The final part is set in 2093, when New York is now part of a totalitarian state in a world riven by pandemics. Outbreaks of disease are now so common they are referred to only by the year they first emerged. Rationing is enforced and it is illegal to grow food privately. Here lab worker Charlie’s story unfolds, in the first person, as she goes about her tightly delineated life and wonders where her husband disappears to in the evenings. Charlie’s narrative is intercut with letters written in 2043 by her grandfather, a powerful scientist, as he makes decisions that will directly affect the life of his beloved grandchild, whom he calls Little Cat. It is this section I found the most moving, not least because it speaks directly to our present situation and Covid-19. It seems remarkably prescient, although Yanagihara started thinking about the novel in 2016, before the US presidential election, and was researching it in 2017, long before coronavirus hit, writing around her demanding day job as editor-in-chief of T, the New York Times’ style magazine.

All in a name

One of the most striking, and at first slightly discombobulating aspects of the novel is that the same names—David, Charles and Edward—are used for different characters in each of the three sections. In 1892, David Bingham is a 28-year-old heir who once strolled around Europe on his Grand Tour whereas in 1993, David Bingham is a young man also known as “Kawika” (the Hawaiianisation of David).

“They are not meant to be the same people across centuries, nor living in the same America,” clarifies Yanagihara. “It was this idea of just taking the country
and turning it a half tweak on the dial each time. The people always had different selves, but the names themselves remain; just like the name of America remains for each generation, but America itself is something quite different.”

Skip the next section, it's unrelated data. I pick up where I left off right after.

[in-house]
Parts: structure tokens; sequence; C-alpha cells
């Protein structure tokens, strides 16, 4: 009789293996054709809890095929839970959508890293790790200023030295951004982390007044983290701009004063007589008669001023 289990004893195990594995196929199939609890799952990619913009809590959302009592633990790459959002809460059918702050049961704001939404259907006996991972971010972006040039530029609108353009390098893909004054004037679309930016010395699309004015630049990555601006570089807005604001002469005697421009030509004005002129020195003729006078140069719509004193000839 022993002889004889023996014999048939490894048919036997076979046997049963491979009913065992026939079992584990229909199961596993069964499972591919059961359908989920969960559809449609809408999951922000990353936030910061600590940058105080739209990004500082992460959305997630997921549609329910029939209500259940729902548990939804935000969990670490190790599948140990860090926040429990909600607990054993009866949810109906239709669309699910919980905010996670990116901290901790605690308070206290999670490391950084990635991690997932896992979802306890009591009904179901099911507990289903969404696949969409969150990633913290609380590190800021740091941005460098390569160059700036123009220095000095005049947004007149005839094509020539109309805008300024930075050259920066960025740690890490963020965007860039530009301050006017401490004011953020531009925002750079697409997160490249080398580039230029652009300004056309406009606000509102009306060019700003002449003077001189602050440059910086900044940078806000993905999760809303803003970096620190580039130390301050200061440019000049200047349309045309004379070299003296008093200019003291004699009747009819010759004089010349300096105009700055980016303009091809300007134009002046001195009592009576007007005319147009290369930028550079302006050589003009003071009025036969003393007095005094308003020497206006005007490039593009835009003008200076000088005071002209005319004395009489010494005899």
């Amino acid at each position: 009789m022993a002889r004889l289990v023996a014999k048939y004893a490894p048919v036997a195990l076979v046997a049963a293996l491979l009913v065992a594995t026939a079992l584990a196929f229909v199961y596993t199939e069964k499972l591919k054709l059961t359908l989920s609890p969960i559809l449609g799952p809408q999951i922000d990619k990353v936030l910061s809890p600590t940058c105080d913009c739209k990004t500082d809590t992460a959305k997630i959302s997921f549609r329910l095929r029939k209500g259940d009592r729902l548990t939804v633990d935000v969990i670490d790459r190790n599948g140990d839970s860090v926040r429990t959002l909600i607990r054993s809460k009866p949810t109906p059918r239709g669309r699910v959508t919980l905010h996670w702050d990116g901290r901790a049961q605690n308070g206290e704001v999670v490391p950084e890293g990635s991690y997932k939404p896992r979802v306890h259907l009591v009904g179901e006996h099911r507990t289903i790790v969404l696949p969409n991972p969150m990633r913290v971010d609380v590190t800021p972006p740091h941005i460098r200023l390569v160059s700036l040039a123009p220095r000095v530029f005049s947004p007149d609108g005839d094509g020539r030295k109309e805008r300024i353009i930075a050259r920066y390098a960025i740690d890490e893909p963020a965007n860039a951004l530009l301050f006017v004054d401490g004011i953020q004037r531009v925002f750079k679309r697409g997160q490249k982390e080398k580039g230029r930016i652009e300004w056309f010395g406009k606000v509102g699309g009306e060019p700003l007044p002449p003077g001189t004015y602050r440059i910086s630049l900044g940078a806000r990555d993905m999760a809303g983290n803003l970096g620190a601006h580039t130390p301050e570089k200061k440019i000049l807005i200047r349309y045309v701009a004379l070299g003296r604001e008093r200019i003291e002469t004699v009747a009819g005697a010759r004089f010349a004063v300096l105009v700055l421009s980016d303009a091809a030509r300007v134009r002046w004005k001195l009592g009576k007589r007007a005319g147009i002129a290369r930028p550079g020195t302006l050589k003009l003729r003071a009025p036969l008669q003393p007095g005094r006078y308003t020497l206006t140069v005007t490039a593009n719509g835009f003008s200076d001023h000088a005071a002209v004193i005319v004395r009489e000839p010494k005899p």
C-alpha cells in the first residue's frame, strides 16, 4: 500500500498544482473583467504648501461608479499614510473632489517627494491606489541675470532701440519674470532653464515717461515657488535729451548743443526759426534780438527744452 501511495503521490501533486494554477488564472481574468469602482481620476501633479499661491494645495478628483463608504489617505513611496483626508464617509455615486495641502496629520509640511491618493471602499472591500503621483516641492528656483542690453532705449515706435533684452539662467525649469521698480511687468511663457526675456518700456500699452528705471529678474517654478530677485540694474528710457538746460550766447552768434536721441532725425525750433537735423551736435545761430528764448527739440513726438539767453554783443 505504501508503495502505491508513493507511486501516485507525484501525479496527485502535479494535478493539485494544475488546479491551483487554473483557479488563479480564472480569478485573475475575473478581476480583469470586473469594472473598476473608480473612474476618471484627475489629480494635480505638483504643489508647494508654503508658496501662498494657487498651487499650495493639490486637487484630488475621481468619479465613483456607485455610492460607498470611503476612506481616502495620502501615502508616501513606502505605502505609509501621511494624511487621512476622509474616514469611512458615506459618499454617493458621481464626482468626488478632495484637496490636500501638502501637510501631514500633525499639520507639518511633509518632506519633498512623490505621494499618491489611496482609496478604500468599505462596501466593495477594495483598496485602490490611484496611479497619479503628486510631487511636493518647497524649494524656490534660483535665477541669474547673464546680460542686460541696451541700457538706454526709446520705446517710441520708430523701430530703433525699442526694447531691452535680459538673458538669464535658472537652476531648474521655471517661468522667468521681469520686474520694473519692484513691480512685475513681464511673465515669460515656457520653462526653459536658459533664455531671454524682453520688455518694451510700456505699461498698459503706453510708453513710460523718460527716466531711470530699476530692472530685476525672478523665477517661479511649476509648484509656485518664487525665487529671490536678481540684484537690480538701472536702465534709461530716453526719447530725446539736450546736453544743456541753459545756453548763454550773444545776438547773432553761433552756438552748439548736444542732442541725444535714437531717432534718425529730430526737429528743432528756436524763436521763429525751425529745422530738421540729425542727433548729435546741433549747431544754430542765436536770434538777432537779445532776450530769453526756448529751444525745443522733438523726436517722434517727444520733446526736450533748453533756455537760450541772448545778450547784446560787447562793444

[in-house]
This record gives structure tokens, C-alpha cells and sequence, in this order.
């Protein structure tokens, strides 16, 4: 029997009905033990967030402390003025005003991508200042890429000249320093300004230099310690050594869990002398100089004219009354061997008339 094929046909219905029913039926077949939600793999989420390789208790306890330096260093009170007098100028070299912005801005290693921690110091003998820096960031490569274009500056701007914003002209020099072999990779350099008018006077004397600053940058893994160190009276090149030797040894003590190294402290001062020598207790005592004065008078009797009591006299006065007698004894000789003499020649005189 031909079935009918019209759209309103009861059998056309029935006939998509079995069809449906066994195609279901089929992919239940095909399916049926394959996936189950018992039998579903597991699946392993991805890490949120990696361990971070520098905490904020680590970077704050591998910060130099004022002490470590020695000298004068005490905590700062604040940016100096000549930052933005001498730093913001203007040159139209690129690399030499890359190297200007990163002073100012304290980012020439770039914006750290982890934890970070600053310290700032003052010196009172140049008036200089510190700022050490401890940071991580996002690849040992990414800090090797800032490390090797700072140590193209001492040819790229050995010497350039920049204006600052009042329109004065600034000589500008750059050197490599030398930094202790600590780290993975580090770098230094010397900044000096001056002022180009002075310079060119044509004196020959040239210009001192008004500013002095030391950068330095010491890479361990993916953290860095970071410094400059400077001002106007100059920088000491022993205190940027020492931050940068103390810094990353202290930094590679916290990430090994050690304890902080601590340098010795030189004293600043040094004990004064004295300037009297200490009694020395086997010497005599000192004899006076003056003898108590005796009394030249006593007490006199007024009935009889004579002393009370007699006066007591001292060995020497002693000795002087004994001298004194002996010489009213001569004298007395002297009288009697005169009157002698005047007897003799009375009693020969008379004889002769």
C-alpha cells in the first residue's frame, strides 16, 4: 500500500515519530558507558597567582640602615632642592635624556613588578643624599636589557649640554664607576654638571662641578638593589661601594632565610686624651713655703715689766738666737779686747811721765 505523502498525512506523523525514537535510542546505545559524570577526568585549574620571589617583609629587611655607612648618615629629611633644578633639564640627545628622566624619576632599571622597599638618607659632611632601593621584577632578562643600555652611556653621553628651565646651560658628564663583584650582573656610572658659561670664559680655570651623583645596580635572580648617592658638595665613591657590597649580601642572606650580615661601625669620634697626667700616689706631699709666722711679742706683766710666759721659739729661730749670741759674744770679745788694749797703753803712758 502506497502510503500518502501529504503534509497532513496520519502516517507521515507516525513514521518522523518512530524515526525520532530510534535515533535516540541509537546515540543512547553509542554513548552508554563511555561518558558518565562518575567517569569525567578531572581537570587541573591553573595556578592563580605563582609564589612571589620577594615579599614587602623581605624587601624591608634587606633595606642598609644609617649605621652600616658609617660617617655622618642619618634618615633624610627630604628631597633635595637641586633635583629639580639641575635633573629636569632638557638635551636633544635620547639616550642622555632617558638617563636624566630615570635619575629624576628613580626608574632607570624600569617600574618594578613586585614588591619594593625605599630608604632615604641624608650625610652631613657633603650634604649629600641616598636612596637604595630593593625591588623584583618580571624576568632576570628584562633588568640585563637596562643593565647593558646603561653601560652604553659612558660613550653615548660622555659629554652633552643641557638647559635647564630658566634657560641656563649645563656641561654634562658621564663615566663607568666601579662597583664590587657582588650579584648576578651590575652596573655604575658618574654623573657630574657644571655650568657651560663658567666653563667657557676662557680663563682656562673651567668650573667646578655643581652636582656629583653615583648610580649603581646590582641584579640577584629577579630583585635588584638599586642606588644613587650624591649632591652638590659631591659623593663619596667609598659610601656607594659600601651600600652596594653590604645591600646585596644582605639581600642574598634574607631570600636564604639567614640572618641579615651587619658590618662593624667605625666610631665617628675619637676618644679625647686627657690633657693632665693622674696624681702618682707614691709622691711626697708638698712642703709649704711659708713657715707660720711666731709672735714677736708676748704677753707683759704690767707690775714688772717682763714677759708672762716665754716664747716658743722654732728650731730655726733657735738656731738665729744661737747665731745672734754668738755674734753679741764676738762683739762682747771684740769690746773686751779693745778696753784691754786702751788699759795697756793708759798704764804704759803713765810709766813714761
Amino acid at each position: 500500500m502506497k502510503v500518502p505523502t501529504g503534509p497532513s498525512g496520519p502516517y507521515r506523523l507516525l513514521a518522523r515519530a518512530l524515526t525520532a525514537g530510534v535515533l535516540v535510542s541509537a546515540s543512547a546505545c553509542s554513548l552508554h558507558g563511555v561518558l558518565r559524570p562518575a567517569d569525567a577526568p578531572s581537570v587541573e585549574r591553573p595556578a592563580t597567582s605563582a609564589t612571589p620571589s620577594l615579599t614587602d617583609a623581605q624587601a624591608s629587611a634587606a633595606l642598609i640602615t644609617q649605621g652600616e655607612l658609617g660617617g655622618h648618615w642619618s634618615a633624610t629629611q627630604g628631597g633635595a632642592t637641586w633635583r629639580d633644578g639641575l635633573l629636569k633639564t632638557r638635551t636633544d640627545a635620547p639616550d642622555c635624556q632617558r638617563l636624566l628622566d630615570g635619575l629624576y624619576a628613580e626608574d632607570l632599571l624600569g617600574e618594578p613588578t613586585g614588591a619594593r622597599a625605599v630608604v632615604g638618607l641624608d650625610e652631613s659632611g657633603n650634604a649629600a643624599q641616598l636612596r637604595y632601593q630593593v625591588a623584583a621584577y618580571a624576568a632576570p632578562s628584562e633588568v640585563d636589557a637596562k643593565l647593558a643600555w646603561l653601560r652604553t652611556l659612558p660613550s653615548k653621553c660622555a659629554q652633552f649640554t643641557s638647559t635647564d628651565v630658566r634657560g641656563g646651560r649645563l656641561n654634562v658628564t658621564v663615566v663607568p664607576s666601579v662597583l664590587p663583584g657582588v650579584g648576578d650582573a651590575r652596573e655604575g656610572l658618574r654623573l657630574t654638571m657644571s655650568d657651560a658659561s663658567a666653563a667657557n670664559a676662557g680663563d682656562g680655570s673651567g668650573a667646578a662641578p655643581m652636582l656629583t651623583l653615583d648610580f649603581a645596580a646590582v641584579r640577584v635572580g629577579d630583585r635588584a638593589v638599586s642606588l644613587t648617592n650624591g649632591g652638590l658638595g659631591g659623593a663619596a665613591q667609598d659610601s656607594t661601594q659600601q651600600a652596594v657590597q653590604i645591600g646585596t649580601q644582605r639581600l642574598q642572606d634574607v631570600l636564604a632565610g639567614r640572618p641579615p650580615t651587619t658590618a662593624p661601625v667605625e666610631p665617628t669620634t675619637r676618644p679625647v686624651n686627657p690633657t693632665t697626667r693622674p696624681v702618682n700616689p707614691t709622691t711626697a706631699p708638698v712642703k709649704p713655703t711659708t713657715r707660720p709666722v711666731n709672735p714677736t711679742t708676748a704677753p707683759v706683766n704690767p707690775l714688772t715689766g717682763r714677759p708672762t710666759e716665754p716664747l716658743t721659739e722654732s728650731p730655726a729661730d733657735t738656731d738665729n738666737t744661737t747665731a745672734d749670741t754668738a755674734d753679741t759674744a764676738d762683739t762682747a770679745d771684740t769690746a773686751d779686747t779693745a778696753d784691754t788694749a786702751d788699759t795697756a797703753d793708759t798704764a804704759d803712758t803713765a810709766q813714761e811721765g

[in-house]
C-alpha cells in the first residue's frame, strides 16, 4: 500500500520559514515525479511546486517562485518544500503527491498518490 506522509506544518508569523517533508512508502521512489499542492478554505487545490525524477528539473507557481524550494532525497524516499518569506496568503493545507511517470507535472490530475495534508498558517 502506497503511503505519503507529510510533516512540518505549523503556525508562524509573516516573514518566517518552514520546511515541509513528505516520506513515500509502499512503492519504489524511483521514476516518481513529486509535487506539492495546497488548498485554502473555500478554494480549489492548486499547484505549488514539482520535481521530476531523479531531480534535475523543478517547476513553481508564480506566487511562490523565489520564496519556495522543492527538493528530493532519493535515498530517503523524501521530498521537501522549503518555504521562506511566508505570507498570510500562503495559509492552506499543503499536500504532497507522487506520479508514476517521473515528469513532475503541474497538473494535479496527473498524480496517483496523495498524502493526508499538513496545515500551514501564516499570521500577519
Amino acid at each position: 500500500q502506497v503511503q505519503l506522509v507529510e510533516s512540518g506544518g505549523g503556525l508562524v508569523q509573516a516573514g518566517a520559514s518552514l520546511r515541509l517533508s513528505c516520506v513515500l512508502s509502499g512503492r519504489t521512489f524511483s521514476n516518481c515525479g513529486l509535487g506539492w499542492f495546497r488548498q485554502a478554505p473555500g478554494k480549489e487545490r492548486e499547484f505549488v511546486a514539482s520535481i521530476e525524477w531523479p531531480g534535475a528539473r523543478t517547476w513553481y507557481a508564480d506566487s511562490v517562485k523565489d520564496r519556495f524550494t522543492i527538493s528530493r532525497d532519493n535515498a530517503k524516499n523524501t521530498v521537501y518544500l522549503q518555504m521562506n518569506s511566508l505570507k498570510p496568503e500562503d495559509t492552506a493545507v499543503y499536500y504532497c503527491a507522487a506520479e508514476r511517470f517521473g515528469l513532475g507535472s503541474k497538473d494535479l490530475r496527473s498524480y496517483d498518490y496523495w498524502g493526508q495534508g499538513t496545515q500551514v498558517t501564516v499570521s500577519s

But the names of Bingham, Griffiths and Bishop do have a special significance: they are all names of famous missionary families from Hawaii, where Yanagihara’s parents grew up and she spent part of her childhood. “If you say these names to anyone in Hawaii, they know who they are. Depending on what tradition you come from, or which America you live in, you’ll see different connections—or not. If you’re not from Hawaii, and you’re not familiar with this missionary and colonialist past, I hope you will still be able to enjoy [the book] just the same.”

The relationship between a grandparent and a grandchild is a theme that recurs throughout the novel. Each of the three sections features a grandparent “who in various ways tries to control or help or guide or protect—and sometimes it’s the same movement under a different name—their grandchild’s future. In each case the grandparent makes a decision, always with good intentions I think, the consequences of which the grandchild has to live with or rebel against or accede to”, says Yanagihara. “This idea of being protected, of having someone look over you, to try to keep you from what they know of the world, and the very human reaction [of young people], which is to push against that, was something that I wanted to explore.”

Free to roam

All the characters, across the centuries, are grappling with what freedom means, and their own human needs and desires which are unchanging, despite their external circumstances. This is expressed most powerfully in the future section of the novel. Yanagihara says: “I want to show that, in what is clearly a totalitarian state, the concerns and the joy and the sorrows of the individual in that state do remain. Charlie is living in what is clearly an awful place but what she wants most of all is not freedom, but to be loved.”

Later, she adds: “The world that Charlie lives in, [a world] that is totalitarian and unpleasant, will not be a permanent state of affairs. At some point something will change and the country itself will change and I think that is something that all of us have learned, that the state of a country, the state of a culture, is ever-shifting and ever-changing.”